A mashpia told me that he has a friend who desperately tried to live with Moshiach every day, literally expecting Moshiach to ascend his throne before the day ended. He did this for six months straight and told his friend how devastated it made him, facing the end of each day with letdown and failure. Imagine, the mashpia replied, how the Rebbe felt doing that every day for over 40 years!

Who would dare describe the Rebbe’s lifework of illuminating the world to bring Moshiach as “hevel v’la’rik,” words so distasteful that we spit them out in Aleinu. Yet the Rebbe’s brutal self-assessment illustrates how important, how urgent and pressing is this single goal.

 

There is a video of a Polisher Chassid describing to the Rebbe a tish2 he attended: “It was… It was…” The man just waves his hands in inarticulate gesticulation. “Nu,” the Rebbe asks, “why do you gesture with your hands?” What was so special about the tish? What was said? Was there some message you took out of it, a new perspective, a directive to help us navigate the darkness of the world – or did it actually amount to nothing?

How many times have you been to even incredibly inspiring events, yet you reflect and ask yourself: What new was said here? Was it truly relevant? Did the speaker address the most pertinent issues of our times? Did the speaker acknowledge the gaping vacuum in leadership? (Sometimes you even notice, by dint of an empty seat at the dais, that key figures ducked out early or didn’t even show up.) Why is there the conspicuous omission of (not the word “Moshiach” – though often that too – but the fire, the urgency of) Moshiach? Are people literally embarrassed about Moshiach and the imminence of the geula, which the Rebbe said to publicize as a prophecy?

The biggest idol of our times is apathy towards Moshiach. Our smug satisfaction should come with the warning label: “Don’t hurt yourself – patting yourself on the back.” How different is the Rebbe’s definition of and reaction to hearing of others’ accomplishments, which typically was expressed by asking, “What next do you have planned?”

Recently a prominent individual, someone very learned, publicly screamed out against the approach of saying that nothing happened on Gimmel Tammuz 5754. He taunted that if the Rebbe is alive, why don’t we publish new maamarim and sichos? He went on and on, standing on his chair and shouting sarcastically, “What has changed since Gimmel Tammuz?!”

“Just after Gimmel Tammuz,” I responded grimly, also standing on my seat, “there was polarization between two groups of Chassidim, and we fought. Now no one fights, because nobody cares.”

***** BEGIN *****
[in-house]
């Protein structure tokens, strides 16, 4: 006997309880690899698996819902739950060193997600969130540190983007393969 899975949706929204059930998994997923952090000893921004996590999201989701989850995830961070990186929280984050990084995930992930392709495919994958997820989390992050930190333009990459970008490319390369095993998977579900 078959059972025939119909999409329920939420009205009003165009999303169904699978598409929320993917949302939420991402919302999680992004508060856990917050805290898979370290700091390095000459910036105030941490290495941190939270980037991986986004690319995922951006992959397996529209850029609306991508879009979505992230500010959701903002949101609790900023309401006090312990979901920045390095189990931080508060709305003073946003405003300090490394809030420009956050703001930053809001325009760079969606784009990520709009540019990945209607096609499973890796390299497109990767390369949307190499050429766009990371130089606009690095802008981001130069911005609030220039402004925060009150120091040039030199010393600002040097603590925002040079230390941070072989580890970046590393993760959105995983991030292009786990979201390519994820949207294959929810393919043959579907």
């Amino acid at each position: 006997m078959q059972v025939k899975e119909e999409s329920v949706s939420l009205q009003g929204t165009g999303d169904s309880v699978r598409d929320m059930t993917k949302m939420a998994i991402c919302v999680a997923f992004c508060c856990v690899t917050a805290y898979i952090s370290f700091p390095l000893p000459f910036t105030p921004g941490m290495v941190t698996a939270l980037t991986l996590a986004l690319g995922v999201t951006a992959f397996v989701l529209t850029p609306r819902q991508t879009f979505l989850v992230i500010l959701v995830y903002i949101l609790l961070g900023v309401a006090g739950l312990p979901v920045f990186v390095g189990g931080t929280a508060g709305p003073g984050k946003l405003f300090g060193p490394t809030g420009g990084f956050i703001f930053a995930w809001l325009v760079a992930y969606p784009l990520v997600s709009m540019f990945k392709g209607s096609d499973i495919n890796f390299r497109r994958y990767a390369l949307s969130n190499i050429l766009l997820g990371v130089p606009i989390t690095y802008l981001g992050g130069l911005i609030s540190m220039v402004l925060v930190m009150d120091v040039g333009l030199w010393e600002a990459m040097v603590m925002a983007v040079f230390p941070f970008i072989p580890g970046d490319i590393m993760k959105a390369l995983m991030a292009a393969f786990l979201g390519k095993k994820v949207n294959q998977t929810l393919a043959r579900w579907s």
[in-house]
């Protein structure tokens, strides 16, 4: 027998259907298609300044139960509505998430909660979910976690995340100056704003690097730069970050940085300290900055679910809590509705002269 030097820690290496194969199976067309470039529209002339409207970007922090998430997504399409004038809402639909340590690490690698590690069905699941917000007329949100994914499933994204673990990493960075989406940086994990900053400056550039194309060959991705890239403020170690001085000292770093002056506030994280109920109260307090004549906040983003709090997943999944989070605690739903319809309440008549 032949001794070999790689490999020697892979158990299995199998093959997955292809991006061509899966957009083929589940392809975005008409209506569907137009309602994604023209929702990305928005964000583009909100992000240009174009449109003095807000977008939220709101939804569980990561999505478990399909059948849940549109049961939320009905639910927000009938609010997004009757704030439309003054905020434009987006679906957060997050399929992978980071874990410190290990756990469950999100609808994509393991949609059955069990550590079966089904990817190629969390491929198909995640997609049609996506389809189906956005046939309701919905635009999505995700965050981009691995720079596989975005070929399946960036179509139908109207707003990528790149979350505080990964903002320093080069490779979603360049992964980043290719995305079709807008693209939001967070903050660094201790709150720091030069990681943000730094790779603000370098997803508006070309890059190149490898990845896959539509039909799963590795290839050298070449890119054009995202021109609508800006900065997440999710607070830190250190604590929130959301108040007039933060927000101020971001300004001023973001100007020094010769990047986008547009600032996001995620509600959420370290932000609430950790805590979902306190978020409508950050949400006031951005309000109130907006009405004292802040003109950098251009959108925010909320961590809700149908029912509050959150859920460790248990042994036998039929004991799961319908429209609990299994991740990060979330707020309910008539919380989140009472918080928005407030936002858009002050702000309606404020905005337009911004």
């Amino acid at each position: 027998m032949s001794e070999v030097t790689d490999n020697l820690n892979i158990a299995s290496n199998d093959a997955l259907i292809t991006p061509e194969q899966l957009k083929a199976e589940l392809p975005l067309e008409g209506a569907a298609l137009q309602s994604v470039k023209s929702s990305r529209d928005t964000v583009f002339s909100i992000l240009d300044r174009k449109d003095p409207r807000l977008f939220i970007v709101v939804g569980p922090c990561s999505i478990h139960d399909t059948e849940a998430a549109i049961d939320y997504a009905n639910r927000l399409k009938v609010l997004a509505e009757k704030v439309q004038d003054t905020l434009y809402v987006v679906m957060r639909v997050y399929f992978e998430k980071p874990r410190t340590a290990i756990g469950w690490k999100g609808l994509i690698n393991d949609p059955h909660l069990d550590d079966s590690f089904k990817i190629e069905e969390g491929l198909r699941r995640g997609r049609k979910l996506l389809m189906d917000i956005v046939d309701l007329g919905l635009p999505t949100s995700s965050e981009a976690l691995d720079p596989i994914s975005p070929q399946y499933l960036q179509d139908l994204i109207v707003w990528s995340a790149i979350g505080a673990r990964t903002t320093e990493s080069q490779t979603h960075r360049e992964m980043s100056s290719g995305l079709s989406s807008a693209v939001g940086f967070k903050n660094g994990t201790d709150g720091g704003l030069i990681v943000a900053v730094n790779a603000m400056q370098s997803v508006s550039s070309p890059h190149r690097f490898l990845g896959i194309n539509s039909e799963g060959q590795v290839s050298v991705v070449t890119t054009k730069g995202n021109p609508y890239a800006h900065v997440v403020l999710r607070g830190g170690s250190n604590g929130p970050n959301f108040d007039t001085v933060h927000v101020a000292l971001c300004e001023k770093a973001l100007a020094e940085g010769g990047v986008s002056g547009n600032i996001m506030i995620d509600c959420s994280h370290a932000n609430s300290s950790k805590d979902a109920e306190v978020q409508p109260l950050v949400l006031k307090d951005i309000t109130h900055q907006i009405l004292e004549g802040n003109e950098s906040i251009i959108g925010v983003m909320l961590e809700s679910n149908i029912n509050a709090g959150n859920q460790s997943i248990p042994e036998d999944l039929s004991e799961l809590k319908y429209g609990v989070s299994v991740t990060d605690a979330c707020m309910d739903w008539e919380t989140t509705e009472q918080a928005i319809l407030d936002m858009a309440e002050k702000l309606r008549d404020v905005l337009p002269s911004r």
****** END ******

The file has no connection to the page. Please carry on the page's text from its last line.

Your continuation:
The growing polarization in American politics, the growing polarization between the genders and races, the growing coming-out-of-the-closet anti-Semitism, rachmana litzlan, all point toward the urgent need for us to wake up from our galus-slumber and be vigilant about our welfare as Jews and about bringing about the only solution: geula.

When Jews get together for a Shabbaton or the like, serious attention should be devoted to shaking up the status quo of exile. A gathering of Yidden, Chassidim of the Rebbe, devotes time towards brainstorming what we could possibly do different, what new approach we can come up with to finally bring Moshiach.

Why do we suffice with continuing the exact same approach, giving the exact same emphasis and focus, without trying something new? Doesn’t anyone realize that what we’ve done until now has NOT WORKED! Einstein famously defines insanity as “doing something over and over again and expecting a different result.” Are we insane to think that what we’ve done until now suffices?! Are we mad to think that if we’ve tried it for almost 30 years, it still may be the best approach?!

We need new ideas (obviously based on the Rebbe’s teachings) to troubleshoot the madness of this 2000-year exile. I personally will not stop encouraging rosh yeshivas, mashpiim, bachurim, and baalei battim until new leaders3 assert themselves, true leaders who live every moment of their lives with the urgency of redemption.

NOTES:

1. In his article on TheYeshiva.net (“Leadership is Synonymous with Sin,” https://www.theyeshiva.net/jewish/5477), Rabbi Jacobson cites Chiddushei Agados Maharal as a source for the conspicuous omissions from this list, “but Maharal provides a different answer.”

2. A ceremonious gathering of chassidim and a rebbe at an elaborate table (tish).

3. In my opinion, many of the current and former leaders must strive for new focus and vision, or simply new ways to articulate their vision, or by employing more sophisticated, far-reaching platforms to get out their message.

 

Boruch welcomes opportunities to speak further about Moshiach and a variety of topics. Please email editor@beismoshiach.org for details.

 

Reader Comments

There are no comments for this journal entry. To create a new comment, use the form below.

PostPost a New Comment

Enter your information below to add a new comment.

My response is on my own website »
Author Email (optional):
Author URL (optional):
Post:
 
All HTML will be escaped. Hyperlinks will be created for URLs automatically.